P2 × 7R and neurodegenerative diseases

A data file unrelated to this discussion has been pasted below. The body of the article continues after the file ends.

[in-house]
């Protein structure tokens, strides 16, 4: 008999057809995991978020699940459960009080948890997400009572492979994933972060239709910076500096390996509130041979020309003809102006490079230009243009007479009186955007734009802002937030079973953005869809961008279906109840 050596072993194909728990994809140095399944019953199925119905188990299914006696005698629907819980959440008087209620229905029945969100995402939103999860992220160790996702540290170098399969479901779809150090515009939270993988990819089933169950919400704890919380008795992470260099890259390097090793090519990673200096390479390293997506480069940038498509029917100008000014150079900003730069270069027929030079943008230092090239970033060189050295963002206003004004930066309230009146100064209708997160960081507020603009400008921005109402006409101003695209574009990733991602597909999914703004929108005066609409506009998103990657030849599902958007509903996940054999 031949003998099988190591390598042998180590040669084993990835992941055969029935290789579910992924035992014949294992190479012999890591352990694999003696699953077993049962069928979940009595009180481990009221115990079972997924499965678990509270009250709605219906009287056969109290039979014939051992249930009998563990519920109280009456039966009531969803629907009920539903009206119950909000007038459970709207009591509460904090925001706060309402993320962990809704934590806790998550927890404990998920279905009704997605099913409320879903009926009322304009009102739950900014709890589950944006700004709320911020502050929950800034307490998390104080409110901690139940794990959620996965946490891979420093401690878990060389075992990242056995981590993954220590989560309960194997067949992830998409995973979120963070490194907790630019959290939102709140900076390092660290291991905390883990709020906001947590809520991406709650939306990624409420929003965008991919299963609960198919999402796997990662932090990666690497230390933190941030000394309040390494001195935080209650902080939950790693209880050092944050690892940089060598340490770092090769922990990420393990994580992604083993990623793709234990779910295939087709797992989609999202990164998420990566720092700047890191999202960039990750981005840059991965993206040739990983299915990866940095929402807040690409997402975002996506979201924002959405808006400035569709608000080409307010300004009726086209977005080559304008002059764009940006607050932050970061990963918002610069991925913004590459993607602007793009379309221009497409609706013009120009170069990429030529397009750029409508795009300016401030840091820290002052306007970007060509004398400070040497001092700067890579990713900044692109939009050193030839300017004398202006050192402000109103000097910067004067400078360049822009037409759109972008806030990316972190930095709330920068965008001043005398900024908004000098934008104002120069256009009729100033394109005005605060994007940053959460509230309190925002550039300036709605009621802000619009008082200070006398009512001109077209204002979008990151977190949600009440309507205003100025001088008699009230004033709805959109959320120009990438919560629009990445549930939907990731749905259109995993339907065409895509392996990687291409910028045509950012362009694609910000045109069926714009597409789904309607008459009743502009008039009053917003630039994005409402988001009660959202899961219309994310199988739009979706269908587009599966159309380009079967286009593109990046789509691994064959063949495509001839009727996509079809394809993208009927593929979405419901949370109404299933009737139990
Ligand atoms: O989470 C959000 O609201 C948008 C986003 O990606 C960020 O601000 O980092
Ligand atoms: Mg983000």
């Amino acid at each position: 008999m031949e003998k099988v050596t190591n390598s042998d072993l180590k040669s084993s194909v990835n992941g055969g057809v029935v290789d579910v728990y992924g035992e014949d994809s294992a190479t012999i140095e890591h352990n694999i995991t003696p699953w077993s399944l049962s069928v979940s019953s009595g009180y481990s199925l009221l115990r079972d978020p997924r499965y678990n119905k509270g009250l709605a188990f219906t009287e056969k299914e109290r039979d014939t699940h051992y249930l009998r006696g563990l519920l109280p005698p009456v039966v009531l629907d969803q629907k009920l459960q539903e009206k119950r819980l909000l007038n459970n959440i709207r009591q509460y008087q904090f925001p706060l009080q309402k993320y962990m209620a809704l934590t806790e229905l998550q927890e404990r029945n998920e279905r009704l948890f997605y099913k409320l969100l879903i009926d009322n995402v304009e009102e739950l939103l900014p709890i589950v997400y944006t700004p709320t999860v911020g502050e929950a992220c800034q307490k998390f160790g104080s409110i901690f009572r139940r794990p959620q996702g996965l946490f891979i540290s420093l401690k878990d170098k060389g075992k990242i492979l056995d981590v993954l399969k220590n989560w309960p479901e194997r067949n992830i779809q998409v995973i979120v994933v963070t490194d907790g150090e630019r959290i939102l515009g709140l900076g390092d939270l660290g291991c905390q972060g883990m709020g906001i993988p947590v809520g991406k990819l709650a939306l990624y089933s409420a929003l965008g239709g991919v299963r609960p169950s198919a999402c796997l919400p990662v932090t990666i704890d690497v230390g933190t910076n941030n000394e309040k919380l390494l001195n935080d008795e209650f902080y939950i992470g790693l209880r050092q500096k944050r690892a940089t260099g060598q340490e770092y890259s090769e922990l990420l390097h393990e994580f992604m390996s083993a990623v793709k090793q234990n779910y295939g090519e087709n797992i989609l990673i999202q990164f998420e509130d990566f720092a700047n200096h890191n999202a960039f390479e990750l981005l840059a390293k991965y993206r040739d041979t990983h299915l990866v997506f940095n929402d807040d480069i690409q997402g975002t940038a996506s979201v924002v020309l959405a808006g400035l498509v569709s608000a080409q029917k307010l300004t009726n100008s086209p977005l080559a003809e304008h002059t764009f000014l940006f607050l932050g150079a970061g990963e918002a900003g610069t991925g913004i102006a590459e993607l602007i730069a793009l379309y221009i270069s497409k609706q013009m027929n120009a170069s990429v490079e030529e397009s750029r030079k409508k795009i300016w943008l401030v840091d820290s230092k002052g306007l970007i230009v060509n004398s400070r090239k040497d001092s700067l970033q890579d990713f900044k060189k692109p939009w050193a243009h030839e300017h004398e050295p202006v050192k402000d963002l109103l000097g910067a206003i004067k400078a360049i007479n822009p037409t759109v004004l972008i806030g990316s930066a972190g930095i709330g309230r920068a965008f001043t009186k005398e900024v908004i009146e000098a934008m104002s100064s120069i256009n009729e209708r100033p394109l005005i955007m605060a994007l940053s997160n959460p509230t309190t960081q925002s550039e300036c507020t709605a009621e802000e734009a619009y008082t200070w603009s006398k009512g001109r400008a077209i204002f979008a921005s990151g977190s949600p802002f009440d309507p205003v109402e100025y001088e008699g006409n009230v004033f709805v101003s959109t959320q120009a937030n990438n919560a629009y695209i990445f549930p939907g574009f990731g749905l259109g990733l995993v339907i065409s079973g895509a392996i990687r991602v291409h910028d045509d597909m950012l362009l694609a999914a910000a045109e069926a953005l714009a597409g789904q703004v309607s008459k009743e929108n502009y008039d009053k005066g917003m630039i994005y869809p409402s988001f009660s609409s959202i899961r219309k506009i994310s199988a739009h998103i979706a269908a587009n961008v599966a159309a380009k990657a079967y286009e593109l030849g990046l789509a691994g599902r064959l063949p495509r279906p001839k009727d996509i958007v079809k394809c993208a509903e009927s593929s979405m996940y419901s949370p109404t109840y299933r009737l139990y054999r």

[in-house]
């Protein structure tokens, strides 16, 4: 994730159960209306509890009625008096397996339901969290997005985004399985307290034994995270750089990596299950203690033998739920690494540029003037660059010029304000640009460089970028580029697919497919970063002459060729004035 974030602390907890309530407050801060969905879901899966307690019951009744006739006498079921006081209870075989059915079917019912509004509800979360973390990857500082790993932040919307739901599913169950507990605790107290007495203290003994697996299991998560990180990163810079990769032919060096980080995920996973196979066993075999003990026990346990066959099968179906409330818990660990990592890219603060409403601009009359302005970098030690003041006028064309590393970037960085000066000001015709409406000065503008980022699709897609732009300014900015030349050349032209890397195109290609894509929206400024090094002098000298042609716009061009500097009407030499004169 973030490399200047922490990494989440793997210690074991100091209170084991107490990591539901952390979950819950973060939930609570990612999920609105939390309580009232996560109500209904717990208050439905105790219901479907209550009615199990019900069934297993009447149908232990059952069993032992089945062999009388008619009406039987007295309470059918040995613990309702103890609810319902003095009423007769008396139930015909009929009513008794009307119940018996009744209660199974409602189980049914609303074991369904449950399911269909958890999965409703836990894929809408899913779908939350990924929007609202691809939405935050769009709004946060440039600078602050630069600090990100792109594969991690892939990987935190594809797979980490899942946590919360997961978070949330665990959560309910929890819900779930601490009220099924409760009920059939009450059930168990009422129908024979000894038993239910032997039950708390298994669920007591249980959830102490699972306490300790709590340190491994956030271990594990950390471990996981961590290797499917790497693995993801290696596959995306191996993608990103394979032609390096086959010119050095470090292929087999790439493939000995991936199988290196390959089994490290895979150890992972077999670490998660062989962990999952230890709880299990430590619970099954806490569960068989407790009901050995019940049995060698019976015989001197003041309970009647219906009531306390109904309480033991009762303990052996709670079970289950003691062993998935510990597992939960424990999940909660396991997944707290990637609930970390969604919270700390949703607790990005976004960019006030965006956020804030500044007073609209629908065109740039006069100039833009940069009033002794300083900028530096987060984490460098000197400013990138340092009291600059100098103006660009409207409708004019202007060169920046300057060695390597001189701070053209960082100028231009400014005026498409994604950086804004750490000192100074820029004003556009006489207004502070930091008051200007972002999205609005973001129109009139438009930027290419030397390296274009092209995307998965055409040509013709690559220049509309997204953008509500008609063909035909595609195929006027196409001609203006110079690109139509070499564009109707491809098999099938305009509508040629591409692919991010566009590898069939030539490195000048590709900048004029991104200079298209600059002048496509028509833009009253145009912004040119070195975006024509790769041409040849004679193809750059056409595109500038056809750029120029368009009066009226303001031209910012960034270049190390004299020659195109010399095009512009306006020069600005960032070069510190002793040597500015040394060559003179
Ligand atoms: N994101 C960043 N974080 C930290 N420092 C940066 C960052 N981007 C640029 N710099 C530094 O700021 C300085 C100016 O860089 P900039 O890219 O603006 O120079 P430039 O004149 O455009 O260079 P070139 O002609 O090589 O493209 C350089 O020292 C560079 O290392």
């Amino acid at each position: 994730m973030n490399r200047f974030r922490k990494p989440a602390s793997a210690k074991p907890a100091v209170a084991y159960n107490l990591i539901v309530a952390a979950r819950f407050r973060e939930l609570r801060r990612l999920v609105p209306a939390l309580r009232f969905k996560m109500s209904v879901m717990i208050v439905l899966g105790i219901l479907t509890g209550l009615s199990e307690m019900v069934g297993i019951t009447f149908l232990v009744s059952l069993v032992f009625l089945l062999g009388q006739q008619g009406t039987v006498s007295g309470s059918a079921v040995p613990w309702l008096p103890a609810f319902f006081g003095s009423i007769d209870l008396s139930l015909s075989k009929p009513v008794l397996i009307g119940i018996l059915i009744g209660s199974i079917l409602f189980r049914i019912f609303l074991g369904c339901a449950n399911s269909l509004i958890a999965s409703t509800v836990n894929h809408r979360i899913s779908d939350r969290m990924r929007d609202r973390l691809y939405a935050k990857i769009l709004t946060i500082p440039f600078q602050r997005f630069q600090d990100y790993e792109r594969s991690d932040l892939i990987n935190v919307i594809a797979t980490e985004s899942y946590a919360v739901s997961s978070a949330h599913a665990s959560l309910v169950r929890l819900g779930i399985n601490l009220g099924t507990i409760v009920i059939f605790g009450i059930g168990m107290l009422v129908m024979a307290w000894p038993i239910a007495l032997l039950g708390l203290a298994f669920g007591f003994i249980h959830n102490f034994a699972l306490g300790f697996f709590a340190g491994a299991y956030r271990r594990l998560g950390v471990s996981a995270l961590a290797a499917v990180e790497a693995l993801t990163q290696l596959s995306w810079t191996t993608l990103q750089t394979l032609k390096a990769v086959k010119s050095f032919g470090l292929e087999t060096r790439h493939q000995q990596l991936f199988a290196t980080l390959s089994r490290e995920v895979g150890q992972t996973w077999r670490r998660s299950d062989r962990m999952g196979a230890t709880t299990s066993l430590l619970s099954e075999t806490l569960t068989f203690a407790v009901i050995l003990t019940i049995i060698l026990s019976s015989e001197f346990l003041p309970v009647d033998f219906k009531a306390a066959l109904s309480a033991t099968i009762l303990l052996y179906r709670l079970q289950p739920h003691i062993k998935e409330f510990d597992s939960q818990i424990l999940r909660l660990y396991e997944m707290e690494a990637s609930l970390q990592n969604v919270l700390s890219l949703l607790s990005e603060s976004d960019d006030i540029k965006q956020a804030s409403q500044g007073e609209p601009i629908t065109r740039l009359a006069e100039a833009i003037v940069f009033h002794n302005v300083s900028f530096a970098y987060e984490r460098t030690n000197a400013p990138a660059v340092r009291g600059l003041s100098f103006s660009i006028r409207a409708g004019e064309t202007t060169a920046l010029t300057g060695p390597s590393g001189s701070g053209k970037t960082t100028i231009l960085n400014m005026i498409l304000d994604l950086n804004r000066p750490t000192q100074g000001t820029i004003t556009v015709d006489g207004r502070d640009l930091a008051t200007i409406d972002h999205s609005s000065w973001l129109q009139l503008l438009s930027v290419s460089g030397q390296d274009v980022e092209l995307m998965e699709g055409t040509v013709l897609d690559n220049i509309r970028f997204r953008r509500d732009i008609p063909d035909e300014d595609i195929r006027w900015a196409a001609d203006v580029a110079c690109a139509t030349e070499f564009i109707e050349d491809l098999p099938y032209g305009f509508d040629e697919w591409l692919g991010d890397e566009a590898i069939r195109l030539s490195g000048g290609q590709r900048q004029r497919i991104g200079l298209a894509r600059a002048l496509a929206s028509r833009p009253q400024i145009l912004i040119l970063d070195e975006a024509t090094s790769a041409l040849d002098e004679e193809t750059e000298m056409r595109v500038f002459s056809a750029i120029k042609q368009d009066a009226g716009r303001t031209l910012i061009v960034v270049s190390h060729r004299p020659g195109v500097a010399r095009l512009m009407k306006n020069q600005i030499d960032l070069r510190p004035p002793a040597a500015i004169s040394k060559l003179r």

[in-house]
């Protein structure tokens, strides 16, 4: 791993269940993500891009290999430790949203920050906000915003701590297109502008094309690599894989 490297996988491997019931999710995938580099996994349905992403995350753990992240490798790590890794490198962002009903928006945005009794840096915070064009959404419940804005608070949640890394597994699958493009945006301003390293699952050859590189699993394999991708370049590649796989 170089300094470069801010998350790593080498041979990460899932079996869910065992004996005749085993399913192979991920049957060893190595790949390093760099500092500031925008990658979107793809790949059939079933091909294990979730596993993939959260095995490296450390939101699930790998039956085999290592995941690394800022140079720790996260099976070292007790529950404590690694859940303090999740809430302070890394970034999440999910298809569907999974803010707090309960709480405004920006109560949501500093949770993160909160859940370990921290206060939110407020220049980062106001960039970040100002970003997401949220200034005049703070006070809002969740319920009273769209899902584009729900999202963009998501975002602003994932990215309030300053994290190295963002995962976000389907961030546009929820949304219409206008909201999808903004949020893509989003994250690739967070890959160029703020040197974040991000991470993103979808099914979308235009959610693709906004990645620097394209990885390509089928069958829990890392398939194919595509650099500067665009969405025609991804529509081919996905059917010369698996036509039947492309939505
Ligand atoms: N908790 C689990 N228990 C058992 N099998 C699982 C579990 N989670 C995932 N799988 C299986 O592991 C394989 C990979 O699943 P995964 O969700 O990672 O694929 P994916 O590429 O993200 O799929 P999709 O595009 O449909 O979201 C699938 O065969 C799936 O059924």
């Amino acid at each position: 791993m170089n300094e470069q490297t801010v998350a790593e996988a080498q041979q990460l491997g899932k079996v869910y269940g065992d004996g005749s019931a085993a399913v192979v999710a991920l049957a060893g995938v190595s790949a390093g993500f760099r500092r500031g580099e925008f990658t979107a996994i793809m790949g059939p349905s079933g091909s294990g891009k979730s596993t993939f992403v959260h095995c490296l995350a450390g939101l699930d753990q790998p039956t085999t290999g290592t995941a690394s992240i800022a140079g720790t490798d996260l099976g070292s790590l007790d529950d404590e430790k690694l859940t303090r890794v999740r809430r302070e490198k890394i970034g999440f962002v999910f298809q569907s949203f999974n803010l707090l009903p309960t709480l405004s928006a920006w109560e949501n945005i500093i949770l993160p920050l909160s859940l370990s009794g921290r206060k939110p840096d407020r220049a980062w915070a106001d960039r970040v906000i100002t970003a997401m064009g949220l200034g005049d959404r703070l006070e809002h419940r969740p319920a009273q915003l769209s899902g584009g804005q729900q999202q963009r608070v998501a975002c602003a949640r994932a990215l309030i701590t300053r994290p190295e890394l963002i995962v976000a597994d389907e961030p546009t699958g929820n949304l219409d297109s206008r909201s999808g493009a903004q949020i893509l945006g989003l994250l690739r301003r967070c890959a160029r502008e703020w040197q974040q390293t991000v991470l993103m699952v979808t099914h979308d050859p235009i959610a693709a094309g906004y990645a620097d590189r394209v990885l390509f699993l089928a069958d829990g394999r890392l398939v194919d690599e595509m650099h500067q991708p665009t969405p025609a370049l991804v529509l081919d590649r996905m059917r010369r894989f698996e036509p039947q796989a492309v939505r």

NDs are progressive neurological disorders characterized by neuronal loss [2, 83]. They mainly include AD, PD, HD, and ALS [6]. These diseases share several common features and molecular mechanisms [84]. A clear explanation of the mechanisms underlying NDs is still lacking; however, neuroinflammation and oxidative stress are crucial for their development [85, 86], and phagocytic defects also play an important role [87]. Neuroinflammation is a local inflammatory response associated with a dysregulated inflammatory response in the nervous system and it plays an important role in many NDs [88]. P2 × 7R preferentially localizes to astrocytes and microglia in the CNS and is activated by high concentrations of ATP released by injured cells in chronic NDs. The activation of P2 × 7R contributes to microglia activation and the proliferation of microglia is involved in multiple inflammatory signaling pathways, such as caspase activation and the assembly of NLRP3 inflammatory bodies. The activation of P2 × 7R-mediated signaling ultimately induces the production of pro-inflammatory cytokines (such as IL-1-β and IL-18) and reactive nitrogen and oxygen species, which cause cellular damage that is superimposed on the original consequences of neurodegeneration [89, 90]. Different stimuli can induce neuroinflammation during the development of various NDs [91, 92]. As markers of the initiation of AD, Aβ and tau oligomers can induce the release of various inflammatory factors from microglia and astrocytes through specific signaling pathways. These processes trigger neuroinflammation, ultimately leading to AD [93, 94]. α-Synuclein in PD and superoxide dismutase 1 (SOD1) in ALS can activate NLRP3 in microglia, causing caspase-1 activation and IL-1β maturation, ultimately leading to the development and progression of related diseases [95, 96]. In the brains of patients with HD, an increased number of reactive microglia and astrocytes, and the release of associated inflammatory factors, lead to neuronal cell death, exacerbating HD progression [97]. Oxidative stress (OS) also plays an important role in the pathogenesis of NDs. An important feature of NDs is that the overproduction of ROS leads to oxidative damage and mitochondrial dysfunction [98, 99], which are common causes of ND progression [100]. In an ALS model, nerve endings were found to be sensitive to ROS, indicating that OS plays an important role in presynaptic decline [101]. OS promotes AD progression by upregulating Aβ formation. In addition, in the early phase of the disease, Aβ formation enhances OS, which further leads to mitochondrial dysfunction and promotes disease progression [102]. The reduced activity of complex I of the respiratory chain in dopamine-containing neurons in the substantia nigra pars compacta of patients with PD may lead to excessive ROS production, causing apoptosis and ultimately aggravating the course of PD [103, 104]. Although neuroinflammation and OS have completely different pathological mechanisms, they interact with each other. In NDs, neuroinflammation is an important cause of ROS overproduction, and the activation of pro-inflammatory pathways promotes OS [105]. ROS also promote the expression and release of pro-inflammatory factors [106]. For example, the activation of microglia and astrocytes in animal and human models of HD produces bound pro-inflammatory cytokines and other toxic substances [107]. These cytokines and toxic substances can further damage peripheral neurons in which OS has already occurred [108,109,110]. In addition to the above findings, the existence of other links between neuroinflammation and OS requires further investigation. Some phagocytes and microglia in the CNS, and their phagocytic receptors, play important roles in the development of NDs. Phagocytosis of microglia maintains the homeostasis of the nervous system and protects organisms from NDs [111]. For example, TREM2 and CD33 are important innate immune receptors on microglia that regulate the microglial phagocytosis of toxic proteins (e.g., Aβ) and apoptotic cells [112, 113]. Inhibition of TREM2 and activation of CD33 can inhibit microglial phagocytosis, leading to the accumulation of Aβ and myelin debris, which affects the progression of AD and MS [114, 115]. In addition, Toll-like receptors (such as TLR2 and TLR4) are important phagocytic receptors on microglia, and the upregulation of their expression can promote microglial phagocytosis and reduce the accumulation of harmful proteins [116]. In contrast, the lack of Toll-like receptors leads to Aβ accumulation and the exacerbation of AD [117]. Phagocytosis, which is mediated by various receptors, plays an important role in the development and progression of NDs. Further studies on the neuroprotective role of phagocytes may help identify additional targets for the treatment of NDs.